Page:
20 October 2014

Back to 'God Is Our Witness'

Last year I started a series called God Is Our Witness (working title), which I envision as a four-part series of prints dealing with some of the history of the gay liberation movement in the last half of the 20th century. After finishing the first group of prints back in November, 2013, I took a break from the series. This was partly because I turned my attention in a different direction, towards Secret Codewords of the NSA which I finished in June. But it was also because I unnerved myself a little with the first Chapter of 'God Is Our Witness' (I'm calling each section a chapter). Titled "The Curse," Chapter One is a group of prints about exile and isolation. Emotional isolation was an experience I lived in for many years, now thankfully in my past, and it's been a large part of life for many LGBTQ people until very recent generations. Digging into it was painful, yet it felt like a necessary part of telling the story.

So after this long pause, I'm moving into the second Chapter, called "Counterspells," which I expect will be a celebration of some of the groups and organizations that helped move GLBT rights forward in the U.S. from the middle of the 20th century to the present day. The Chapter Opener is a somber beginning to this celebration, however.

In World War II Nazi concentration camps, a downward-pointing pink triangle was sewn on the uniforms of imprisoned gay men and other sexual offenders to identify them to the guards as well as to other prisoners. Sometime in the mid- to late-1970s, the gay community claimed the pink triangle as an international symbol of gay pride and it is still used today (although not as often as the rainbow flag). I used the faux pink fabric that I made a couple of weeks ago to make these triangles, which I sewed onto paper printed with stripes.

As I currently envision this chapter, it will consist of prints based on the shape of the triangle.


Andrew Stone said...

Not was I was expecting from the lovely pink "fabric" you were printing...but I understand how this fits in the evolving work.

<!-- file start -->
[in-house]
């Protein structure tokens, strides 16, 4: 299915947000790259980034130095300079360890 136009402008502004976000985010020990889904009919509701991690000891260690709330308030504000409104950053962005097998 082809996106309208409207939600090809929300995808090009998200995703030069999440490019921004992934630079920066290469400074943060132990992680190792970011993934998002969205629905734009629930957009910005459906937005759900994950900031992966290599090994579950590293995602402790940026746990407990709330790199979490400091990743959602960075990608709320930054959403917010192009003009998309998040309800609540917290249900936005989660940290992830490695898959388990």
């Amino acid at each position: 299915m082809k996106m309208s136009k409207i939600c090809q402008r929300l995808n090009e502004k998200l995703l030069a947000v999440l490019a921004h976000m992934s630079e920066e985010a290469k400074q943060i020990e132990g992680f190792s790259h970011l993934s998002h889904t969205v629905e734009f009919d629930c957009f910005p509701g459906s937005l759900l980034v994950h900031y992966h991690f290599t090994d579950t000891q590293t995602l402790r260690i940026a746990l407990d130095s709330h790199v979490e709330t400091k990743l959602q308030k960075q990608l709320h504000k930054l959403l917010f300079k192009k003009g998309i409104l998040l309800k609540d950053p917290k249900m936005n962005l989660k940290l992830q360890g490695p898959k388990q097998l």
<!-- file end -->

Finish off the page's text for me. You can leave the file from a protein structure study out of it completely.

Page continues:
As you describe in your post, among the issues raised by this small applique was the forced "outing" of individuals; the yellow star for Jews and the pink triangle for gays were required so the Public would "know" who among them was Jewish or Homosexual....as they might otherwise have remained anonymous or inconspicuously "hidden" among the so-called "normal" population. The Nazis and Fascists deliberately made conspicuous individuals who were often fully and uneventfully part of their communities until prejudice, bigotry and political motives made them targets for repression.
The "alerting" the population of "hidden" dangers in the community rises again and again when it's politically convenient (McCarthy and the communists in the 50's and the rising tide of hints at the "risk" of returning Muslim jihadists infiltrating our nation..) I understand the power of taking a symbol of repression and subverting/inverting it to become a positive symbol of inclusion and strength. So, I'm curious to see where you take this and will follow along to see what you have to say.

Annie B said...

Thank you for your thoughtful words, Andrew. We do this stuff over and over again don't we? It's so politically useful to have an enemy; a scapegoat. I guess it's irresistible.

Annie B said...

Oh, and I will admit that I had some trouble turning that pretty pink "fabric" into these triangles. I look forward to doing something different with that technique in the future -- something more beautiful.